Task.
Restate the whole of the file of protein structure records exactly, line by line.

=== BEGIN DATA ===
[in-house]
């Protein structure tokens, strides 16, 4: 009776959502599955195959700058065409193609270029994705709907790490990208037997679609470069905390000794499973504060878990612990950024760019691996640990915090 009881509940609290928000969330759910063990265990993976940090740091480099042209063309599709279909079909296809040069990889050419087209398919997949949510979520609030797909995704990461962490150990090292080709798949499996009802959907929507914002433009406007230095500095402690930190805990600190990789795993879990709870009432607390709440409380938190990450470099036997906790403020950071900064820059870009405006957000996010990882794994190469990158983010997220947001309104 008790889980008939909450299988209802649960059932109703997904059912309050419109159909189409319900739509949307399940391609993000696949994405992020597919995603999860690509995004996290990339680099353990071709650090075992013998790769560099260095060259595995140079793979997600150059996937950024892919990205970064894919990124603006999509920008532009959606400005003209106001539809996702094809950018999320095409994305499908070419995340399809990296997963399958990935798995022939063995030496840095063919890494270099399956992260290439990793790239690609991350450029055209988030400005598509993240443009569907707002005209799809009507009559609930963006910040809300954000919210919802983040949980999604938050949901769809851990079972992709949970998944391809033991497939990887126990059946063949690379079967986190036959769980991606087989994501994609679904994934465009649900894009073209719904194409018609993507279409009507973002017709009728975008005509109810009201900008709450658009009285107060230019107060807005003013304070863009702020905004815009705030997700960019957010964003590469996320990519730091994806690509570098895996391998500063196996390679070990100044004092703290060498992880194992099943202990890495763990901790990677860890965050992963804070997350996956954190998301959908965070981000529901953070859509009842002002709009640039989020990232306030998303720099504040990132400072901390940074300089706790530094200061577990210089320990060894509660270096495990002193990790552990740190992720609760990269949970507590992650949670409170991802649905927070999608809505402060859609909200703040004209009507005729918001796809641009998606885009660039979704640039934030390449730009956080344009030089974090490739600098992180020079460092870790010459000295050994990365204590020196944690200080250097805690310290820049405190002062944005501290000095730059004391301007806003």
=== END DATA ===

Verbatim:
[in-house]
């Protein structure tokens, strides 16, 4: 009776959502599955195959700058065409193609270029994705709907790490990208037997679609470069905390000794499973504060878990612990950024760019691996640990915090 009881509940609290928000969330759910063990265990993976940090740091480099042209063309599709279909079909296809040069990889050419087209398919997949949510979520609030797909995704990461962490150990090292080709798949499996009802959907929507914002433009406007230095500095402690930190805990600190990789795993879990709870009432607390709440409380938190990450470099036997906790403020950071900064820059870009405006957000996010990882794994190469990158983010997220947001309104 008790889980008939909450299988209802649960059932109703997904059912309050419109159909189409319900739509949307399940391609993000696949994405992020597919995603999860690509995004996290990339680099353990071709650090075992013998790769560099260095060259595995140079793979997600150059996937950024892919990205970064894919990124603006999509920008532009959606400005003209106001539809996702094809950018999320095409994305499908070419995340399809990296997963399958990935798995022939063995030496840095063919890494270099399956992260290439990793790239690609991350450029055209988030400005598509993240443009569907707002005209799809009507009559609930963006910040809300954000919210919802983040949980999604938050949901769809851990079972992709949970998944391809033991497939990887126990059946063949690379079967986190036959769980991606087989994501994609679904994934465009649900894009073209719904194409018609993507279409009507973002017709009728975008005509109810009201900008709450658009009285107060230019107060807005003013304070863009702020905004815009705030997700960019957010964003590469996320990519730091994806690509570098895996391998500063196996390679070990100044004092703290060498992880194992099943202990890495763990901790990677860890965050992963804070997350996956954190998301959908965070981000529901953070859509009842002002709009640039989020990232306030998303720099504040990132400072901390940074300089706790530094200061577990210089320990060894509660270096495990002193990790552990740190992720609760990269949970507590992650949670409170991802649905927070999608809505402060859609909200703040004209009507005729918001796809641009998606885009660039979704640039934030390449730009956080344009030089974090490739600098992180020079460092870790010459000295050994990365204590020196944690200080250097805690310290820049405190002062944005501290000095730059004391301007806003």